Thursday 26 November, 2020

AMCHAM T&T President: Nabarima catastrophe must be averted

AMCHAM T&T President Patricia Ghany said the potential environmental disaster posed by the listing oil storage vessel, the FSO Nabarima, must be averted.

Speaking at AMCHAM T&T’s 24th Annual HSSE Conference & Exhibition, Ghany said should the vessel, which was said to be at capacity with approximately 1.3 million barrels of oil, sink, the environmental damage to Trinidad and Tobago would be catastrophic. 

'On the environment front, we are facing an imminent environmental disaster of gargantuan proportions in the form of the Nabarima. That floating offshore storage vessel needs to be offloaded. What happens to the oil after, can be worked out but we believe our Government should use every available avenue -including international pressure if necessary – to ensure that the Venezuelan Government and the Italian company ENI, offload the oil and stabilise the Nabarima to protect our environment.'

Ghany said many CARICOM nations would be affected: 

'Should a spill occur if the vessel were to sink, the environments of several countries including T&T, Guyana, Suriname and possibly some of the OECS countries would be in grave danger. The effects will be felt for decades and even maritime traffic would be affected. We simply cannot allow this to happen. Our Government must act and let the country – indeed the international community – know what is being done and by when to avert this potential environmental catastrophe.'

Ghany: Businesses must build back better

Ghany said on the COVID-19 front, businesses must now 'build back better' in order to recover:

'How can we adapt to a new normal that is characterized by many as uncertain and highly disruptive? Answering this question reminds me of the ancient proverb: “The best time to plant a tree is 20 years ago. The next best time is right now”. In other words, we must immediately plant the seeds for short, medium and long-term survival, TODAY, to achieve growth and success. But to do this, will require a strong measure of RESILIENCE in our efforts to move past this pandemic.

'The business community is doing its part. Companies large and small are donating devices for online school; assisting with food care packages and supporting employees in this difficult time. For true resilience, we need a strong and enabled private sector. That’s why this year, I want to focus on a few specific issues rather than the traditional, more generic focus on HSSE.'

'What I would say to my private sector colleagues is that now is not the time to cut back on training or HSE. Remember to ask yourself whether the cost of not training outweighs the cost of having an untrained or undertrained employee in the role. I think we all know the answer. And as an absolute rule – we either do it safely or not at all.'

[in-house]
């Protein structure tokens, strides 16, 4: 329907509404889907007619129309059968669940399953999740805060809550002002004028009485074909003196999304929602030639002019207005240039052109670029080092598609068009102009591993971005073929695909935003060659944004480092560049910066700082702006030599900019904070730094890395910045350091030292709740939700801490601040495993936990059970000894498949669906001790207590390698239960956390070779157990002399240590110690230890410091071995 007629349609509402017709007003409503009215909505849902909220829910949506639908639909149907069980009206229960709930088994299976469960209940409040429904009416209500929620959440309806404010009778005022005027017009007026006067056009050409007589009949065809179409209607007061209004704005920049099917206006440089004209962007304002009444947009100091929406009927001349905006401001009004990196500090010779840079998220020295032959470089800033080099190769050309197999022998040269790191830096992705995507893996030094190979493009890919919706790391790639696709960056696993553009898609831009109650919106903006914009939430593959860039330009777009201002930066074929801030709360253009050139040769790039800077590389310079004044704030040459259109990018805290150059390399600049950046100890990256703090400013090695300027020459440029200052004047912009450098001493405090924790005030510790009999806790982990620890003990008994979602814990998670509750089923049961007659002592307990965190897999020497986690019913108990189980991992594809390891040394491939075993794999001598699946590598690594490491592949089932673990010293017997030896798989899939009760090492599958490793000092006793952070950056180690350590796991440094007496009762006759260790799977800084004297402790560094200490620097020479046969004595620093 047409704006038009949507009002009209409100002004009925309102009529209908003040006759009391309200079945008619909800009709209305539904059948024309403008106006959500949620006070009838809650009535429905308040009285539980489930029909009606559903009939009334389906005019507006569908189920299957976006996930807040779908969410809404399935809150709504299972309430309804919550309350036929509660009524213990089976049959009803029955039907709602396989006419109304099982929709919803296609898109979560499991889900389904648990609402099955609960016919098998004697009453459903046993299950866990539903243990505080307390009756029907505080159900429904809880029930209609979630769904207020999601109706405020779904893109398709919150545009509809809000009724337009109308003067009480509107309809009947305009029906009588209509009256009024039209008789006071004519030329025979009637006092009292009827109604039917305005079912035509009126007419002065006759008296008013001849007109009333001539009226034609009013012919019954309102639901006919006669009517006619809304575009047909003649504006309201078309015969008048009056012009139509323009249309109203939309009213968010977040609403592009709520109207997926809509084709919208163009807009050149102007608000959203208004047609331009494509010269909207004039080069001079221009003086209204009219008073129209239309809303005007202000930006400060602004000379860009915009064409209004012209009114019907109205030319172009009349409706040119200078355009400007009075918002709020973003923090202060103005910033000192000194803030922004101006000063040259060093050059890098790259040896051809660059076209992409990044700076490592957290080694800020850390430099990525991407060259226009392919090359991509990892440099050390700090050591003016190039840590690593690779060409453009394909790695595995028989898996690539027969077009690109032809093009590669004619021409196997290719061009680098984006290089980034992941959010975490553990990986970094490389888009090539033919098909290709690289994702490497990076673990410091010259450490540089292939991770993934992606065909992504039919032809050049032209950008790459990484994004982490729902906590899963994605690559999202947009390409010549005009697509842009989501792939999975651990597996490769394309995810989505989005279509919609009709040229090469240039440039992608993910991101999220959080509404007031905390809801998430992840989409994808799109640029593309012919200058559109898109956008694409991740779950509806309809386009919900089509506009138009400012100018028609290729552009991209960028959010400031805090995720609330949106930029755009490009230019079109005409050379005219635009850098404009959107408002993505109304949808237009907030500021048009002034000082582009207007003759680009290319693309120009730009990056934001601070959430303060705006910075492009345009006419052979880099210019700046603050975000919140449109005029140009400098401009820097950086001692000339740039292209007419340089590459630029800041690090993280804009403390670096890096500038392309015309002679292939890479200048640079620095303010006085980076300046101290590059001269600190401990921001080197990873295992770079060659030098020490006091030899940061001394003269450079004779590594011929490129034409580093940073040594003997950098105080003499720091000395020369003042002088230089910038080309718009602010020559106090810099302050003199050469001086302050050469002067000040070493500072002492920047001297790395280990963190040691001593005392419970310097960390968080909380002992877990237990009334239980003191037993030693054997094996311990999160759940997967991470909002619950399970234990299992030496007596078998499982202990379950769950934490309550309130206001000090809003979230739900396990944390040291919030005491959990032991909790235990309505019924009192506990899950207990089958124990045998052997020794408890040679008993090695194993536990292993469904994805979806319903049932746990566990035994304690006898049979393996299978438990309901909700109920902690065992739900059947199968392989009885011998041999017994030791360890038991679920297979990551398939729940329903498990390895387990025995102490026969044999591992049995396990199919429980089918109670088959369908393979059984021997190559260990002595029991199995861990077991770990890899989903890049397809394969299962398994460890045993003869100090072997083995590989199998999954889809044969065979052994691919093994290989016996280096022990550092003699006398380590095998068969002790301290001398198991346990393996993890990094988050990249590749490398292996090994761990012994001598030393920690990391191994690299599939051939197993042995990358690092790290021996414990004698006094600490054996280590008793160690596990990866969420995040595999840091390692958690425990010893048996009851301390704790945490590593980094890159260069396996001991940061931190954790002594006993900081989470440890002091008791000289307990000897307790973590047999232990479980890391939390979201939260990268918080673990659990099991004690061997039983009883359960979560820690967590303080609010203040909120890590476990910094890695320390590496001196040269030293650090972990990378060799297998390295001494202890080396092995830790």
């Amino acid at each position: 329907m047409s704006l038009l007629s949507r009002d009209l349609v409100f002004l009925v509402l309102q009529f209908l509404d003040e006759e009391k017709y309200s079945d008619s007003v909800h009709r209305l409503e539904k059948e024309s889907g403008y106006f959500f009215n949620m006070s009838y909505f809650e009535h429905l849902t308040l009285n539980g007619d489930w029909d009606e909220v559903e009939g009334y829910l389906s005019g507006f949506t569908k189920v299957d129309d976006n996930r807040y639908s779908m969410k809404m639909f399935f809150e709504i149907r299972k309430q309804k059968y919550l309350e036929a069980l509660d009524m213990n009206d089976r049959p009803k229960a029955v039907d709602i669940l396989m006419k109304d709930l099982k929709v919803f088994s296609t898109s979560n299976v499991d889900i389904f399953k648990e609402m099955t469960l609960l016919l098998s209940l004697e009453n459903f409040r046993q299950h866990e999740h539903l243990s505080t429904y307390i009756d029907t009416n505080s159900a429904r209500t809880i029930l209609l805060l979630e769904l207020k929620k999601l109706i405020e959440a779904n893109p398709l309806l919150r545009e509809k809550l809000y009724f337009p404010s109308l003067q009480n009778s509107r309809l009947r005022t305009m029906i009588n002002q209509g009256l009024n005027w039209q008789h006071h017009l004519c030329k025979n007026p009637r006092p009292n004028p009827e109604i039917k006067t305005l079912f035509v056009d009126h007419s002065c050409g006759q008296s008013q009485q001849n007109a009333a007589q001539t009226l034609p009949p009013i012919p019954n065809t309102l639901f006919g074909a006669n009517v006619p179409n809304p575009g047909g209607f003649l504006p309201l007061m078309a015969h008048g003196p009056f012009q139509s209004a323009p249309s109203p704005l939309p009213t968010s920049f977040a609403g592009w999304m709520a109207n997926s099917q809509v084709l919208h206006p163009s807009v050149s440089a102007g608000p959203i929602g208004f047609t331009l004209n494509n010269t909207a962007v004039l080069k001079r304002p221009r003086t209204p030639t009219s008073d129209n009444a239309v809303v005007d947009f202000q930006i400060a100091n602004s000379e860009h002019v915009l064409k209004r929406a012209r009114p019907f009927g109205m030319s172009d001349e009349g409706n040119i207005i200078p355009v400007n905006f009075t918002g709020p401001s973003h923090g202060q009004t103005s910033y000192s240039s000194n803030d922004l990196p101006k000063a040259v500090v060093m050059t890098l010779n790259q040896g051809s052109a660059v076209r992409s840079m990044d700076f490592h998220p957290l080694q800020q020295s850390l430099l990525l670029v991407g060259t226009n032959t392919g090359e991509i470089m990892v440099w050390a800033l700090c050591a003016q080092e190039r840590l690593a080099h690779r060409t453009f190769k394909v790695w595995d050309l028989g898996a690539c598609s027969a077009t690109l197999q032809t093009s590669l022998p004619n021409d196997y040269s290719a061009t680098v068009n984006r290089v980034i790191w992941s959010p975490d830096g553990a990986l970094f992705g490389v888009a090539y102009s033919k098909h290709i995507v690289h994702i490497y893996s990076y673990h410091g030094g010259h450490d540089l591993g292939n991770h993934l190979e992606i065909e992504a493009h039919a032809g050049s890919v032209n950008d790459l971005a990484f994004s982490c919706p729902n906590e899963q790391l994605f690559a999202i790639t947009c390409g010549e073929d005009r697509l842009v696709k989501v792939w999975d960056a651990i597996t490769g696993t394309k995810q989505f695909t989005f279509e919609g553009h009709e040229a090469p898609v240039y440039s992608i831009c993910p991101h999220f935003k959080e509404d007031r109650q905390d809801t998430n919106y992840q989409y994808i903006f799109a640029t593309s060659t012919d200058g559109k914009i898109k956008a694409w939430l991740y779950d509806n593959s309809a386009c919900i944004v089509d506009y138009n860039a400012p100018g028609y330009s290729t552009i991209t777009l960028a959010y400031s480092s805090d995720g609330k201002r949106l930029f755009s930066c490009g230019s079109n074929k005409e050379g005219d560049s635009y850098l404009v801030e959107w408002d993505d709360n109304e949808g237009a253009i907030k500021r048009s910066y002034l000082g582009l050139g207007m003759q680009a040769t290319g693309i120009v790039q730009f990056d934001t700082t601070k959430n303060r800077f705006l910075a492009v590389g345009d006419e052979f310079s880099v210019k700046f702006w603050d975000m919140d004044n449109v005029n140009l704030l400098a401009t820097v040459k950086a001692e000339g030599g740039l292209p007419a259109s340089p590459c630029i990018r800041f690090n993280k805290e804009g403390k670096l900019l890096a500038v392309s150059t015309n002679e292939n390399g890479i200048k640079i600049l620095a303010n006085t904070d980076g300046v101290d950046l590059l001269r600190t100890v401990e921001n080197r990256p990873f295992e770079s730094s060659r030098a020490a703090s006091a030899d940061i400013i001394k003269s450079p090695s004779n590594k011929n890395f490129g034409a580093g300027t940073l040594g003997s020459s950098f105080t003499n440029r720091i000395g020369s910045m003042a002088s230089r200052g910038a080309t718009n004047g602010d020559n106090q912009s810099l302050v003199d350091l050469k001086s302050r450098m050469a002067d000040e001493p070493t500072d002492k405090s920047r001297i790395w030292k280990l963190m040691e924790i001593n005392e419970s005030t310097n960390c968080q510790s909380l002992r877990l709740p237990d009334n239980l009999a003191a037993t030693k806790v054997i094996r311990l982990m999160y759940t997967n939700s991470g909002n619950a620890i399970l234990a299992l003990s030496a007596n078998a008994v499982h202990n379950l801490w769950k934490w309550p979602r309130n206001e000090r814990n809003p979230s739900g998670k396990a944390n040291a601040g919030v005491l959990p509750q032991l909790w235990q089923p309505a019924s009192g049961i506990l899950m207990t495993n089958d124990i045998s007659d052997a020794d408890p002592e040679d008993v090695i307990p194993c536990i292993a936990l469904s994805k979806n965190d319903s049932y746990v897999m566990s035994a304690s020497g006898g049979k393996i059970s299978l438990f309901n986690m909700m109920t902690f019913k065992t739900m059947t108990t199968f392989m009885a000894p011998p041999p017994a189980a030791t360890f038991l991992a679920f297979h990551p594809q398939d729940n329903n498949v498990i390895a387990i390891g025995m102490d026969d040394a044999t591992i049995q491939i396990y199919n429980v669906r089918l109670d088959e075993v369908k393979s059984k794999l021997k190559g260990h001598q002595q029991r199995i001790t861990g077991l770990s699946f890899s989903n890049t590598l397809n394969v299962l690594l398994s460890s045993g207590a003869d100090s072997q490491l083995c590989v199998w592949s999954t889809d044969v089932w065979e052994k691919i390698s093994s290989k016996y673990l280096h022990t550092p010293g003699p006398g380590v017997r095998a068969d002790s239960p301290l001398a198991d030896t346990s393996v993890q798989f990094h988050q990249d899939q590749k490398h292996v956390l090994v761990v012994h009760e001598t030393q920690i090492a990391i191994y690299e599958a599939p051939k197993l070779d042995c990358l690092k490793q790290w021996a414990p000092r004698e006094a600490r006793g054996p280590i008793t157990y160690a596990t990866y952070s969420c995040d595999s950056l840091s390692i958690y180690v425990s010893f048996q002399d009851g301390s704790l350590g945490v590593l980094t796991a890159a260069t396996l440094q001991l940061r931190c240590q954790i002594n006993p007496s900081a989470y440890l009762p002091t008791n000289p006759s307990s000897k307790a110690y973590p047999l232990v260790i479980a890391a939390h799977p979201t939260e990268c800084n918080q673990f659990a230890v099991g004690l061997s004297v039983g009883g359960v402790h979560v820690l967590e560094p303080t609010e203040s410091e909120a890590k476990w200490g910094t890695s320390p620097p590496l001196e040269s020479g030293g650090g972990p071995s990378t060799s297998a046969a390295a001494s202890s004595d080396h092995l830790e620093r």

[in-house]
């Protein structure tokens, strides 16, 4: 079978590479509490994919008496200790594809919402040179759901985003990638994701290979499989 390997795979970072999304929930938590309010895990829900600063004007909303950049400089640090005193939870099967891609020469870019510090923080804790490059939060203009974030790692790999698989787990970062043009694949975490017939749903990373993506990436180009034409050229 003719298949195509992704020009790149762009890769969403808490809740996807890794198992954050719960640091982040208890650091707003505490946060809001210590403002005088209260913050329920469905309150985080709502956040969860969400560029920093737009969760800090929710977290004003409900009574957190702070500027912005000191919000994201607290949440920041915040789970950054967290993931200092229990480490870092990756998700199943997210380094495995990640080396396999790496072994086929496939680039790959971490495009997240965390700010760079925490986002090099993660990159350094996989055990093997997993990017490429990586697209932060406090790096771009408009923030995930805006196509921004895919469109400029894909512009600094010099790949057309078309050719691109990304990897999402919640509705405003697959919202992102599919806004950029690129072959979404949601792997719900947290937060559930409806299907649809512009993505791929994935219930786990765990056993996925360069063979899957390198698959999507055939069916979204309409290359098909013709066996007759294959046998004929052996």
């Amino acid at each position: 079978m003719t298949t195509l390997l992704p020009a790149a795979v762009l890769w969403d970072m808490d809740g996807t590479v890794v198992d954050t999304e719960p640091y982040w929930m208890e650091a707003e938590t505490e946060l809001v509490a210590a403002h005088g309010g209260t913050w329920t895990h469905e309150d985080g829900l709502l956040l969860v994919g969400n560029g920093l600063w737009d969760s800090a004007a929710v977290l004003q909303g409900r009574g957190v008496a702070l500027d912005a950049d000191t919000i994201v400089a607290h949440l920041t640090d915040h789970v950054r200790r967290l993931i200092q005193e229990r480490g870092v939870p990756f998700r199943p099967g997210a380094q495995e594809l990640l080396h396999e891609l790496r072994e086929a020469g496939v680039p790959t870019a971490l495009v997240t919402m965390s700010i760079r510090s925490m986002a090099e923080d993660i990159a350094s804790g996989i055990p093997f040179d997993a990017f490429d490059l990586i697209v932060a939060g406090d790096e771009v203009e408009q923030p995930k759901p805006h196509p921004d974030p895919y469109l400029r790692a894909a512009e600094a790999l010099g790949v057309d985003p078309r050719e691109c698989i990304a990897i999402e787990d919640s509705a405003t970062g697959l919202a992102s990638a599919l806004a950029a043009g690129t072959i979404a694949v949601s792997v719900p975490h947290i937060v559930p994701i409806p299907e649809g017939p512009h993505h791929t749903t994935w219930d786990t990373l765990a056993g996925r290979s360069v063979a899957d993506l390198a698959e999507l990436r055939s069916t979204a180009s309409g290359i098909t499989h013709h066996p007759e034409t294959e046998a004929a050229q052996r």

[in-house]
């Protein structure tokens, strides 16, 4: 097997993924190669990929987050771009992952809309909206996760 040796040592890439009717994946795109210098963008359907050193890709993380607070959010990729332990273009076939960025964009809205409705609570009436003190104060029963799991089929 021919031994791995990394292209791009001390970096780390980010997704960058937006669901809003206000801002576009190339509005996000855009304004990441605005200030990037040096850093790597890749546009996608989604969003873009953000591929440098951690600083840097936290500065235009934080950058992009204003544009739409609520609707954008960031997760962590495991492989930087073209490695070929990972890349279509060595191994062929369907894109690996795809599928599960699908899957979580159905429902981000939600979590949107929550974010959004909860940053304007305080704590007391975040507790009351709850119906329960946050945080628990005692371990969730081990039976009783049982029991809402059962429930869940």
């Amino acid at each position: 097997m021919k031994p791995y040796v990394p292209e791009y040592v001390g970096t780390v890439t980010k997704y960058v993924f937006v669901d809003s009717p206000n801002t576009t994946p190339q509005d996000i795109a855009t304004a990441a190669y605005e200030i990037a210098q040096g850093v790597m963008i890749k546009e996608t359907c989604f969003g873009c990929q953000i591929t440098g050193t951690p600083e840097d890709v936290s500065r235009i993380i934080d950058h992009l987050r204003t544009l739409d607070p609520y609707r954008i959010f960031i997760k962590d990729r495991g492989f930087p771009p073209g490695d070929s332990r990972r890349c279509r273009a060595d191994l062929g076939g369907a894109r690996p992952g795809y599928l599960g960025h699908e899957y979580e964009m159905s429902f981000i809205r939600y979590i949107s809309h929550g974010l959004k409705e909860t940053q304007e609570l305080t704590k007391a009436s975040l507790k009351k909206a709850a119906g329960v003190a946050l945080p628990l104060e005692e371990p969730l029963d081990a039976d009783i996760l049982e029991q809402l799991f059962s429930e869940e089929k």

'Switching back to my other points, for businesses to be able to bounce back or at least start planning for a recovery, we require predictability. Therefore, it is our view that restrictions to curtail business and individual activity should be linked to specific triggers. This should be clearly communicated in advance and of course, based on science.'

She said health and safety measures are now paramount:

'Measures like mask wearing, social distancing and no mass gatherings will obviously have to remain in effect until a vaccine is developed and administered to the majority of the population. Individuals will have to take much of the responsibility for ensuring that cases don’t spread through their actions, but continued uncertainty and apparent arbitrary measures are counter-productive.'

She added that the perspective must be an inclusive one:

'The final point I will make, is one with which you all are very familiar as safety professionals and leaders. It’s a point about culture and collaboration. For our country to be resilient; to be able to build back stronger, we need a more inclusive, more collaborative culture.'

'We face many challenges, and many sacrifices will have to be made. The burden will have to be shared, for sure.'

'But who sacrifices what and why?  What is our end goal? Where are we going and how will we know if we’re getting closer to that destination?

Some clear milestones and both short and long term objectives in the context of an overall plan are required. Simultaneously we need meaningful engagement with stakeholders. And stakeholders will sometimes have suggestions that are not apparently supportive of the measures being implemented.'

'What is needed now, therefore, is collaboration, dialogue and meaningful engagement. With that, we can build back better. Build back stronger. And together, we will create a better, brighter future for our country.'

The conference, which takes place online from October 19-23, also featured statements from Atlantic CEO Dr Philip Mshelbila, Public Utilities Minister Marvin Gonzales, and AMCHAM T&T CEO Nirad Tewarie. 

For more updates on the conference visit https://www.facebook.com/AMCHAMTT

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